Foreign exchange risk management by Malaysian public-listed multinational companies

Angappan Regupathi

Business
December 2000

Thesis or dissertation


Rights
© 2000 Angappan Regupathi. All rights reserved. No part of this publication may be reproduced without the written permission of the copyright holder.
Abstract

This research investigated 1.how Malaysian public-listed multinational companies manage foreign exchange (FX) risk, and 2.what factors influence the companies' inclinations to undertake particular FX risk management (FERM) activities. Data were collected using questionnaires, from November 1997 to April 1998, from 106 of the 169 Malaysian-owned non-financial multinational companies listed on the Kuala Lumpur Stock Exchange (KLSE) in mid-1996.

FERM practices were measured using 54 research variables that can be grouped into seven categories - 1.management of FX risk, 2.FX exposure type, 3.FERM objective, 4.FERM responsibility, 5.FERM centralisation, 6.FERM policies and procedures, and 7.FERM techniques. While the findings were broadly similar to other studies in developed Western countries, some key differences were noted. Companies in Malaysia, compared to those in the West, seem more willing to manage FX risk, but appear to have less capacity, need, and opportunity, to undertake sophisticated FERM practices. They also seem less able to centralise their domestic subsidiaries' FERM.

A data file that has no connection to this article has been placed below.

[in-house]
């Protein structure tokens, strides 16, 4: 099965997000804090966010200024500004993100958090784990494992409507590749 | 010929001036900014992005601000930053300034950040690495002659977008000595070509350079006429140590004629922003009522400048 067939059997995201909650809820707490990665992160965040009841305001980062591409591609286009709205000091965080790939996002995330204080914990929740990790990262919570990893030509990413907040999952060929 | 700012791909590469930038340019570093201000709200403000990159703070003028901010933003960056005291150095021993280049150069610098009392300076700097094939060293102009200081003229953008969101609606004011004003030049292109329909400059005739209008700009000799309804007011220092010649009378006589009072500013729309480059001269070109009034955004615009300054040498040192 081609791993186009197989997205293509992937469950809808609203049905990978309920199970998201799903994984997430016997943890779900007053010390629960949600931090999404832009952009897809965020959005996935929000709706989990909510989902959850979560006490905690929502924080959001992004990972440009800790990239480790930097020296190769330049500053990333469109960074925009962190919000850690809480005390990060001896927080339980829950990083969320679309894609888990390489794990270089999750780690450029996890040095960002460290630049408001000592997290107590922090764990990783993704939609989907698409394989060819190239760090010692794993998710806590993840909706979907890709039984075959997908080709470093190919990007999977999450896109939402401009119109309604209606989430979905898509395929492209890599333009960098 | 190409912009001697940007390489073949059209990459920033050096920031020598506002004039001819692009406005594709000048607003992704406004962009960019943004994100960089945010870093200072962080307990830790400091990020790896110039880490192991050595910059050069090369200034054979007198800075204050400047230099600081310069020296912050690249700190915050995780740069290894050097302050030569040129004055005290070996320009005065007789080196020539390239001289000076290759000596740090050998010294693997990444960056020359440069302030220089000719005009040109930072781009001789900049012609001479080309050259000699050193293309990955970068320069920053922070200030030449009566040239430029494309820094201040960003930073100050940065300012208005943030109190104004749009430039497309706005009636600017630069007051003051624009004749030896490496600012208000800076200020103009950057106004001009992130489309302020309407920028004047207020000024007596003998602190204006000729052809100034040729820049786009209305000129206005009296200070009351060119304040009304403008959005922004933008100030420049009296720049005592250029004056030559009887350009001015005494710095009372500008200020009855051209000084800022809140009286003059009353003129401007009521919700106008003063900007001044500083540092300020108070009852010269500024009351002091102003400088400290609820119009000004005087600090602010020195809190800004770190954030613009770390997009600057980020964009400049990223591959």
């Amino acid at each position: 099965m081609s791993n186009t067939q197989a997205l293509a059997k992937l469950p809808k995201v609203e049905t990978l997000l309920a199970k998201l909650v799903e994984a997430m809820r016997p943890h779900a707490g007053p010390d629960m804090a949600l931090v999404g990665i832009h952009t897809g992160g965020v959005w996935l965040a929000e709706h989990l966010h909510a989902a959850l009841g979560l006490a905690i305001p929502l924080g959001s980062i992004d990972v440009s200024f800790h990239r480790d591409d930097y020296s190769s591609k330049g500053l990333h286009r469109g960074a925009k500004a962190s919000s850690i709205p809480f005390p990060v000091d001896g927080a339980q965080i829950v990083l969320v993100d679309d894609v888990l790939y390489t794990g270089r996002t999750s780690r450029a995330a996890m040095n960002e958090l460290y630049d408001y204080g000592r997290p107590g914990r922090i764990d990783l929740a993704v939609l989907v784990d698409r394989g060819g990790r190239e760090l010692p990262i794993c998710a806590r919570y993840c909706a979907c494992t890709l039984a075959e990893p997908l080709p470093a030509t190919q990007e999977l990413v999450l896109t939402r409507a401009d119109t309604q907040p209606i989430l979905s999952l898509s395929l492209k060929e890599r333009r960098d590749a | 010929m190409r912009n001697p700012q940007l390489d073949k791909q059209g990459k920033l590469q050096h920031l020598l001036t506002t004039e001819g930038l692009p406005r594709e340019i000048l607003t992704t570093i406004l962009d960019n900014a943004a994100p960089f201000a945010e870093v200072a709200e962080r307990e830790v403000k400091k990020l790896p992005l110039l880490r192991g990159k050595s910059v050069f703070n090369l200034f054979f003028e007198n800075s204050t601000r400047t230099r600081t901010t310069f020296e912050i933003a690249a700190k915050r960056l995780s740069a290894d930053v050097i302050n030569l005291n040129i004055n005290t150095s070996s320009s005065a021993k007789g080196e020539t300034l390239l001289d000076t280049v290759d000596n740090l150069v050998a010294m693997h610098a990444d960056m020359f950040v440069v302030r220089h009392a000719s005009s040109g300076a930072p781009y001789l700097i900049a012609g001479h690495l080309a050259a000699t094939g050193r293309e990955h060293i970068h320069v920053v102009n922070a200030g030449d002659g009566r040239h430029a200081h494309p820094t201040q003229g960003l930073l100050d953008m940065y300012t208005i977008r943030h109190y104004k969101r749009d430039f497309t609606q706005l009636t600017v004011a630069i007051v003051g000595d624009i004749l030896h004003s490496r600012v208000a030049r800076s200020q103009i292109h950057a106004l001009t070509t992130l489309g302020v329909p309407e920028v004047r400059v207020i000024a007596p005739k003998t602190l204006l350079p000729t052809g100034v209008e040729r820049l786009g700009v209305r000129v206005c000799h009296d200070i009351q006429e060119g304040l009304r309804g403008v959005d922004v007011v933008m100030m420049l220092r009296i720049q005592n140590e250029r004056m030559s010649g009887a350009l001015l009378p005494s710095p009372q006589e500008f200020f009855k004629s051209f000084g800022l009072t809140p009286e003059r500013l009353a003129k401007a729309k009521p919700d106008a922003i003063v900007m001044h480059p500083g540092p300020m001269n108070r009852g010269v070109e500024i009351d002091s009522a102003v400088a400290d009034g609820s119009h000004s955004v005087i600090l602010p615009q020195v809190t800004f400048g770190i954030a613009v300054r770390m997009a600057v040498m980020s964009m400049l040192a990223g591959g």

Logistic regression analyses were used to identify possible predictors and their conditional effects on the companies' inclinations to undertake selected FERM activities, using 23 predictor variables that can be grouped into seven categories - 1.company size, 2.debt and leverage, 3.equity ownership, 4.listing board and sector, 5.FX involvement, 6.intra-company transactions, and 7.perceived FX risk attributes. Notwithstanding some shortcomings in the study, the findings suggested many new predictor effects, and indicated that the most important predictors, in descending order, are 1.FX exposure characteristics, 2.company size, 3.debt and equity, and 4.intracompany transactions. They also highlighted the importance of, and the differences in, the effects of various FX exposure dimensions - particularly, 1.perceived exposure, 2.individual exposure and exposure component, and 3.exposure ambiguity, apart from actual total exposure size.

Publisher
Business School, The University of Hull
Supervisor
Prodhan, Bimal
Sponsor (Organisation)
Universiti Utara Malaysia
Ethos identifier
uk.bl.ethos.342975
Qualification level
Doctoral
Qualification name
PhD
Language
English
Extent
58 MB
Identifier
hull:12358
QR Code